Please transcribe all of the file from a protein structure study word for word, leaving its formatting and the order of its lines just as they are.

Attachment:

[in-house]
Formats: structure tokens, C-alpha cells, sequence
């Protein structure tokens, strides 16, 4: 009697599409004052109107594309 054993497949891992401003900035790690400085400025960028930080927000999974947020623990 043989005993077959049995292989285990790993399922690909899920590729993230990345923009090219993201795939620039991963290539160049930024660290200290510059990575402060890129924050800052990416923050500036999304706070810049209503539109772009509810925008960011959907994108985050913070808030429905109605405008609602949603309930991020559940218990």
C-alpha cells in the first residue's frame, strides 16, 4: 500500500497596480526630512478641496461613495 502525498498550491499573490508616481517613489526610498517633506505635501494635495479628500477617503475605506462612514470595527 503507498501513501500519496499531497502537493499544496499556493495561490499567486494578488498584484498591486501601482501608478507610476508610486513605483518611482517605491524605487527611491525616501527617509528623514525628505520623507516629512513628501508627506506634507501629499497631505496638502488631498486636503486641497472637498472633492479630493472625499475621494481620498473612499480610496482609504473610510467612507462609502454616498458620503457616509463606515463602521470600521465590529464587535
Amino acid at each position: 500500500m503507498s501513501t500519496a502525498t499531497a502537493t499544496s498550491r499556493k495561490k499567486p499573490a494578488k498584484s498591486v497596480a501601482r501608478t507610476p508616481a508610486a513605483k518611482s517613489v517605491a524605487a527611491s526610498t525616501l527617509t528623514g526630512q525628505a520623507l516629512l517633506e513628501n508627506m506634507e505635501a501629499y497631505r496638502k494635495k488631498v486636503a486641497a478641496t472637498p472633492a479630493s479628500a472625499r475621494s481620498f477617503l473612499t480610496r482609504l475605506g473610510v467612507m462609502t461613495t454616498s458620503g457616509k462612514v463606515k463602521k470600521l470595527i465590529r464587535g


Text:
[in-house]
Formats: structure tokens, C-alpha cells, sequence
């Protein structure tokens, strides 16, 4: 009697599409004052109107594309 054993497949891992401003900035790690400085400025960028930080927000999974947020623990 043989005993077959049995292989285990790993399922690909899920590729993230990345923009090219993201795939620039991963290539160049930024660290200290510059990575402060890129924050800052990416923050500036999304706070810049209503539109772009509810925008960011959907994108985050913070808030429905109605405008609602949603309930991020559940218990």
C-alpha cells in the first residue's frame, strides 16, 4: 500500500497596480526630512478641496461613495 502525498498550491499573490508616481517613489526610498517633506505635501494635495479628500477617503475605506462612514470595527 503507498501513501500519496499531497502537493499544496499556493495561490499567486494578488498584484498591486501601482501608478507610476508610486513605483518611482517605491524605487527611491525616501527617509528623514525628505520623507516629512513628501508627506506634507501629499497631505496638502488631498486636503486641497472637498472633492479630493472625499475621494481620498473612499480610496482609504473610510467612507462609502454616498458620503457616509463606515463602521470600521465590529464587535
Amino acid at each position: 500500500m503507498s501513501t500519496a502525498t499531497a502537493t499544496s498550491r499556493k495561490k499567486p499573490a494578488k498584484s498591486v497596480a501601482r501608478t507610476p508616481a508610486a513605483k518611482s517613489v517605491a524605487a527611491s526610498t525616501l527617509t528623514g526630512q525628505a520623507l516629512l517633506e513628501n508627506m506634507e505635501a501629499y497631505r496638502k494635495k488631498v486636503a486641497a478641496t472637498p472633492a479630493s479628500a472625499r475621494s481620498f477617503l473612499t480610496r482609504l475605506g473610510v467612507m462609502t461613495t454616498s458620503g457616509k462612514v463606515k463602521k470600521l470595527i465590529r464587535g